• Assets: $1,239,000
  • Equity: $-1,646,000 (insolvent)

Customers originally financed the business by paying up front. Steve says he put in only $1,500 of his own money. Marcus has a real problem with the fact that Steve took over a half a million dollars out of his business – when it was still growing.

“Are you running a house of cards?”

Steve says he’s running on the edge (whatever that means).

Marcus says Steve isn’t scared enough of debt. He’s reckless with debt and takes on far too much risk. “That freaks me out,” says Marcus. Scared as he is of the debt and the risk, Marcus recognizes the product is exceptional and the people are spectacular. He is willing to make a deal – albeit an exceedingly aggressive one. 

Marcus’s Offer: $3 million to clean up payables, lenders, and all debts. In exchange, Marcus wants to be paid back, and wants a breathtaking 75% equity.

“Right now, you’re a nice man, and a terrible CEO. CEO is not a title. It’s a philosophy,” says Marcus.

Steve agrees to the terms.

Changes and Adjustments

Marcus lays out the fundamental changes that will be taking place going forward:

Production: Streamlining down from endlessly customizable options to 4 standard models; moving production offsite to accommodate standard production. This accelerates the purchase of raw materials, improving margins. An 8% discount for buying in bulk nets them $4,000 per unit, or $800,000 per year, in additional gross profit.

Organization: Reducing down from 7 layers of management to 2 or 3 at most

Design: Houses will incorporate “creature features,” including mobile phone charging stations, storage spaces, integrated pull-out furniture similar to the kind featured in RVs, and other upgrades. For the first time, Tumbleweed actively seeks employee feedback and input in the design process – not for creating their own individual and hyper-customized units, but for creating each of the four standard design models.

Leadership: Steve must address his problems with conflict management, confrontation and personal sacrifice involved in running the business like a real CEO.

He says the team should be proud of the excellent American product they make, and ensures that going forward, he’s going to be one-hundred-percent in charge.

The Sacrificial Lamb

Steve and Austin meet to have an open dialogue and discuss changes in management. Austin is terrified of losing his job, and says he will be “the sacrificial lamb” when management decides to cut fat and streamline the managerial layers. Steve assures Austin he has no need to worry.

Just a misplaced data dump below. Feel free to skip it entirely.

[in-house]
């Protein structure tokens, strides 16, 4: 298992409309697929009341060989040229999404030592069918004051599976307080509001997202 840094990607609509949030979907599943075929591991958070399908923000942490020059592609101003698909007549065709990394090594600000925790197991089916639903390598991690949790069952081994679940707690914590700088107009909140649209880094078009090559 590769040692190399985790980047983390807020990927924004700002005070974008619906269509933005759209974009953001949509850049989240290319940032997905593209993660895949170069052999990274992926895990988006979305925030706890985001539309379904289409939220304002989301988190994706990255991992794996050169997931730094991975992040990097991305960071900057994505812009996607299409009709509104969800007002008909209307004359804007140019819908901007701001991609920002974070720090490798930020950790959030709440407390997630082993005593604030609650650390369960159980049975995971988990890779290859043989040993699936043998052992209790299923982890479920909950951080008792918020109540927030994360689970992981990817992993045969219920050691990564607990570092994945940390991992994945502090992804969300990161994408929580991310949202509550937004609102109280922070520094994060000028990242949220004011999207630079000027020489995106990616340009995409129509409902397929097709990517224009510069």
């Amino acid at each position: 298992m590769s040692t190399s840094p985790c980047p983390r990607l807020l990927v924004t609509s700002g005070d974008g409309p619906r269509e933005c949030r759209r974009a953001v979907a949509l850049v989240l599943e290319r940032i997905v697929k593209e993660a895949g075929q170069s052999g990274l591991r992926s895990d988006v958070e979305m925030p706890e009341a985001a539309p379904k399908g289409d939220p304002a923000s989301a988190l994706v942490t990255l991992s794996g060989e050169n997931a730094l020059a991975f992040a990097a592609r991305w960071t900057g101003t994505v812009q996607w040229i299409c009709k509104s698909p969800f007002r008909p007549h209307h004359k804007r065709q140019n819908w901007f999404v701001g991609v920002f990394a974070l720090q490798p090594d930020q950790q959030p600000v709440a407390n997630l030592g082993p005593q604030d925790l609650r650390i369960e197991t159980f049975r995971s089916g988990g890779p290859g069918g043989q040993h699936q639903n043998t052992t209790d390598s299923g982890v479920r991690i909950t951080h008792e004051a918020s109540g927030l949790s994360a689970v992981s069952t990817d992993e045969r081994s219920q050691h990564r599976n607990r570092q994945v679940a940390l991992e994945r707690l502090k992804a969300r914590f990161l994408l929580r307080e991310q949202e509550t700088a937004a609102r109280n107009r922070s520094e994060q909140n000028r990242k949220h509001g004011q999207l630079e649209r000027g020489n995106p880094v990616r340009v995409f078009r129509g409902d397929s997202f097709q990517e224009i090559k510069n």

A few days later, Austin quits Tumbleweed and storms out in a rage. In a heart-to-heart with Steve at his new job’s construction site, Austin reveals that the reason he quit was not as selfish or impulsive as it first seemed. He quit, he says, because he was in a closed-door meeting with Steve and Lee, during which they revealed that they were going to be firing at least one manager. Austin sacrificed himself to save the others. In effect, he fulfilled his own prophecy, and made himself the sacrificial lamb.

Because Austin was vital to Marcus’s business plans – in large part, he only invested because of Austin – Marcus goes to great lengths to get Austin back into Tumbleweed. He sets up a meeting and sees to it that Austin is given his job back, fully protected, and that the two bickering managers above him will work together peaceably going forward.

Days later, Lee quits.

“This is the most drama-filled manufacturer I’ve ever seen in my life,” says Marcus.

Equity Lifestyle Properties – A Premier Campground Operator

Once the production process has been standardized – replete with creature features – and managers are showing marked signs of improvement, Marcus sets up a meeting for the Tumbleweed team with Equity Lifestyle Properties, a national buyer who could be a potential game-changer. The standard unit now incorporates customer feedback, employee feedback, design creativity and smart production coordination. The team has made massive improvements in a remarkably short window of time. In a final show of growth, Steve rejects a customer’s customization request, saying they have to stick with the standard model to ensure quality and timeliness of delivery. Marcus is seen beaming with pride in a corner of the tiny cabin.

The episode ends with a heartwarming offer of equity extended to Austin and Tracy, the two strongest employees who kept Tumbleweed afloat when times were hard.

Where Are They Now?

If this episode was all you ever saw of Tumbleweed Tiny Homes, you’d be forgiven for thinking everyone lived happily ever after. The episode wraps up the business with a neat little bow and ends on a heartwarming note. However, as is sadly so often the case with the businesses seen on The Profit, the company struggled to stay afloat after the cameras stopped rolling, and ultimately failed to overcome the obstacles that plagued it from the beginning.

In March of 2020 – three years after this episode aired – Tumbleweed Tiny Homes filed for bankruptcy.

As of today, Tumbleweed Tiny Homes owes $2.75 million in loans and $273,500 in material costs to creditors. Their current assets are valued between $500,000 and $1 million, meaning the total value of their assets declined by at least half a million dollars since 2017.

According to the filing paperwork, Tumbleweed still owes Marcus Lemonis a cool $2.7 million.

All we can say is, Marcus should have listened to his instincts when he first sat down with Steve to go over the numbers. When you trust someone, you never have to ask them if they’re running a house of cards.

Disclaimer: The information provided in this article is strictly informational; INSIGNIA SEO is not affiliated with Tumbleweed Tiny Homes, The Profit, or any of its subsidiaries.